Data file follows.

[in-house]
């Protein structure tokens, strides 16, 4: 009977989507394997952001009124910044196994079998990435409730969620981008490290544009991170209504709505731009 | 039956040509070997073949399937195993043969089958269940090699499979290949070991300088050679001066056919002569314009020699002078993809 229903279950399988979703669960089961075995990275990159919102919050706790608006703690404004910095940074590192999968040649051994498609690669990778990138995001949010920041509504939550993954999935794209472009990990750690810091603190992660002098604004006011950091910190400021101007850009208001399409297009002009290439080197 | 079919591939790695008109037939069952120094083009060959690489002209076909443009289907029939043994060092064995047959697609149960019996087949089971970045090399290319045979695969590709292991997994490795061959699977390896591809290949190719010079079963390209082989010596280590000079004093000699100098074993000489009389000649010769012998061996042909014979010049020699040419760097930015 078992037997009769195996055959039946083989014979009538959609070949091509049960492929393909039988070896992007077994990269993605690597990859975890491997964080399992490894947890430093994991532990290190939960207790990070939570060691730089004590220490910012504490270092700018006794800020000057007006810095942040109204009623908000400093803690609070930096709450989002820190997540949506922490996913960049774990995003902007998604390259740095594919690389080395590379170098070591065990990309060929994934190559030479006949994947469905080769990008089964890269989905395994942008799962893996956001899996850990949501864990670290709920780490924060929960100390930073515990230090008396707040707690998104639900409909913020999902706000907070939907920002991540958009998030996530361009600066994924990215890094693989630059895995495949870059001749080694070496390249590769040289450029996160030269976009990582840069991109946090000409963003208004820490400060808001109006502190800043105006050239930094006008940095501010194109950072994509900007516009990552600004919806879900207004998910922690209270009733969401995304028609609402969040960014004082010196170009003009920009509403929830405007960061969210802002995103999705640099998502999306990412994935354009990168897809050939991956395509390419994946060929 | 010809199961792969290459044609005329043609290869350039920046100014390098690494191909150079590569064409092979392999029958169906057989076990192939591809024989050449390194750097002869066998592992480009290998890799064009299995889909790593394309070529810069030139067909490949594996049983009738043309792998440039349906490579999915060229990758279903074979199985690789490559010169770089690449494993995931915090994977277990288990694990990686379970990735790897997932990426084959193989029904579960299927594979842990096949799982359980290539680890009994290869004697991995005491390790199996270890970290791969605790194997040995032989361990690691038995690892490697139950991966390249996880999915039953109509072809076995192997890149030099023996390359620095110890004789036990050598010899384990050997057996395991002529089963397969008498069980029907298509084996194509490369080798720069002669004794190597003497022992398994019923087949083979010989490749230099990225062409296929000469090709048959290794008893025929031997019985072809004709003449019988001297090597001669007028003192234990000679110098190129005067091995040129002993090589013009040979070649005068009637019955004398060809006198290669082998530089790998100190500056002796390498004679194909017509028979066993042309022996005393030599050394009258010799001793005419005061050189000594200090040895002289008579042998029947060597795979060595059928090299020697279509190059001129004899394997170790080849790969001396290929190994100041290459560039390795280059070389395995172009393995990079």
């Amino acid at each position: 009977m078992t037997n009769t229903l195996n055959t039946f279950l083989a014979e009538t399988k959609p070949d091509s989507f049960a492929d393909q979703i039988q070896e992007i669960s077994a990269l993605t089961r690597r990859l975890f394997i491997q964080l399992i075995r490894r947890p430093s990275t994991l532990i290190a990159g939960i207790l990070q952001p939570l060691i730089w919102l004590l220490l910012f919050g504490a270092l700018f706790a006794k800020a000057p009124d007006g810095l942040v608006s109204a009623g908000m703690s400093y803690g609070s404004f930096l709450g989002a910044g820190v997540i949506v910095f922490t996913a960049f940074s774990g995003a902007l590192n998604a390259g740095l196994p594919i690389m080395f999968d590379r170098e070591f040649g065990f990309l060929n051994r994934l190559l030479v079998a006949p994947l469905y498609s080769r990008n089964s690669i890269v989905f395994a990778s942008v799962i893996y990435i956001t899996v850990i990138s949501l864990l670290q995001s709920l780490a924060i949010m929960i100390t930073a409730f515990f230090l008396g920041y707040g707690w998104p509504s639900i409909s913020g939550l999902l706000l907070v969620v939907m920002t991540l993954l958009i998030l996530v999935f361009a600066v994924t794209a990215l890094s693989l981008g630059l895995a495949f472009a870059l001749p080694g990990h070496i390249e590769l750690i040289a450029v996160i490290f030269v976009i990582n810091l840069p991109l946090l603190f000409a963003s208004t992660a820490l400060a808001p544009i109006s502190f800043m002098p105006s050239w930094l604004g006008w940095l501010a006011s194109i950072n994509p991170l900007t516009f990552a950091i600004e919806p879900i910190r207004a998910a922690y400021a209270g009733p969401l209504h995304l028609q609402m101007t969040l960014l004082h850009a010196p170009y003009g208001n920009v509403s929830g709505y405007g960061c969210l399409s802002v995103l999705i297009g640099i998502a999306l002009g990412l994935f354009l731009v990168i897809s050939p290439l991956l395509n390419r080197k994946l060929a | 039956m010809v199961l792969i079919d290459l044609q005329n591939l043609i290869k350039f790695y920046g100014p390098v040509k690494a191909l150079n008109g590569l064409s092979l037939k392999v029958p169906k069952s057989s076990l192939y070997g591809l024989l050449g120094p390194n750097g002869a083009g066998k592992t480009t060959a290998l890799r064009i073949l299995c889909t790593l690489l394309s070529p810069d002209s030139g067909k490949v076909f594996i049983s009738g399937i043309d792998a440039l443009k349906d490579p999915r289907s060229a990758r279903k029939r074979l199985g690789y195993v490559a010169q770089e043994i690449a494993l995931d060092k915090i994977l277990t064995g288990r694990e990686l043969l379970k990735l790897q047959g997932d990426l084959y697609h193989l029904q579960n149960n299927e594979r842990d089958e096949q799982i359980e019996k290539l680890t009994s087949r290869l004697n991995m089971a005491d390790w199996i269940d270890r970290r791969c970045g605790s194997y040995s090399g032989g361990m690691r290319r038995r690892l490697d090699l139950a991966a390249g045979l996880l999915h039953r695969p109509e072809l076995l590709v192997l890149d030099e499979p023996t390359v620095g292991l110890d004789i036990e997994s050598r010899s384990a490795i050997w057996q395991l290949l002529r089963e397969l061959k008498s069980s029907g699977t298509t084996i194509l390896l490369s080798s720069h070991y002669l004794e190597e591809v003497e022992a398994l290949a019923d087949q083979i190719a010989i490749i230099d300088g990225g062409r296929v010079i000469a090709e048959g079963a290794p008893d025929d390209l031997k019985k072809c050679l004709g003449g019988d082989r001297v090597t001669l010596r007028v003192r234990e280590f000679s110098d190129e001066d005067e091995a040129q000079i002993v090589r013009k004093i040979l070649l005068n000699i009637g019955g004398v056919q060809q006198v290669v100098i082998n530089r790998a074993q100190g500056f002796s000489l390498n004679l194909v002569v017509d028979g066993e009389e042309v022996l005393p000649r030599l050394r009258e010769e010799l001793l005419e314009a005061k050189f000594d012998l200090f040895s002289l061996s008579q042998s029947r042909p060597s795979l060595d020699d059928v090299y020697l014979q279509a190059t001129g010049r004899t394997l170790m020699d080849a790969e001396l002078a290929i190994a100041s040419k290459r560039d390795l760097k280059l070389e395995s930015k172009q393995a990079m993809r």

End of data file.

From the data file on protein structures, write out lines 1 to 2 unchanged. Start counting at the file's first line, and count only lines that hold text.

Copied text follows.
[in-house]
């Protein structure tokens, strides 16, 4: 009977989507394997952001009124910044196994079998990435409730969620981008490290544009991170209504709505731009 | 039956040509070997073949399937195993043969089958269940090699499979290949070991300088050679001066056919002569314009020699002078993809 229903279950399988979703669960089961075995990275990159919102919050706790608006703690404004910095940074590192999968040649051994498609690669990778990138995001949010920041509504939550993954999935794209472009990990750690810091603190992660002098604004006011950091910190400021101007850009208001399409297009002009290439080197 | 079919591939790695008109037939069952120094083009060959690489002209076909443009289907029939043994060092064995047959697609149960019996087949089971970045090399290319045979695969590709292991997994490795061959699977390896591809290949190719010079079963390209082989010596280590000079004093000699100098074993000489009389000649010769012998061996042909014979010049020699040419760097930015 078992037997009769195996055959039946083989014979009538959609070949091509049960492929393909039988070896992007077994990269993605690597990859975890491997964080399992490894947890430093994991532990290190939960207790990070939570060691730089004590220490910012504490270092700018006794800020000057007006810095942040109204009623908000400093803690609070930096709450989002820190997540949506922490996913960049774990995003902007998604390259740095594919690389080395590379170098070591065990990309060929994934190559030479006949994947469905080769990008089964890269989905395994942008799962893996956001899996850990949501864990670290709920780490924060929960100390930073515990230090008396707040707690998104639900409909913020999902706000907070939907920002991540958009998030996530361009600066994924990215890094693989630059895995495949870059001749080694070496390249590769040289450029996160030269976009990582840069991109946090000409963003208004820490400060808001109006502190800043105006050239930094006008940095501010194109950072994509900007516009990552600004919806879900207004998910922690209270009733969401995304028609609402969040960014004082010196170009003009920009509403929830405007960061969210802002995103999705640099998502999306990412994935354009990168897809050939991956395509390419994946060929 | 010809199961792969290459044609005329043609290869350039920046100014390098690494191909150079590569064409092979392999029958169906057989076990192939591809024989050449390194750097002869066998592992480009290998890799064009299995889909790593394309070529810069030139067909490949594996049983009738043309792998440039349906490579999915060229990758279903074979199985690789490559010169770089690449494993995931915090994977277990288990694990990686379970990735790897997932990426084959193989029904579960299927594979842990096949799982359980290539680890009994290869004697991995005491390790199996270890970290791969605790194997040995032989361990690691038995690892490697139950991966390249996880999915039953109509072809076995192997890149030099023996390359620095110890004789036990050598010899384990050997057996395991002529089963397969008498069980029907298509084996194509490369080798720069002669004794190597003497022992398994019923087949083979010989490749230099990225062409296929000469090709048959290794008893025929031997019985072809004709003449019988001297090597001669007028003192234990000679110098190129005067091995040129002993090589013009040979070649005068009637019955004398060809006198290669082998530089790998100190500056002796390498004679194909017509028979066993042309022996005393030599050394009258010799001793005419005061050189000594200090040895002289008579042998029947060597795979060595059928090299020697279509190059001129004899394997170790080849790969001396290929190994100041290459560039390795280059070389395995172009393995990079």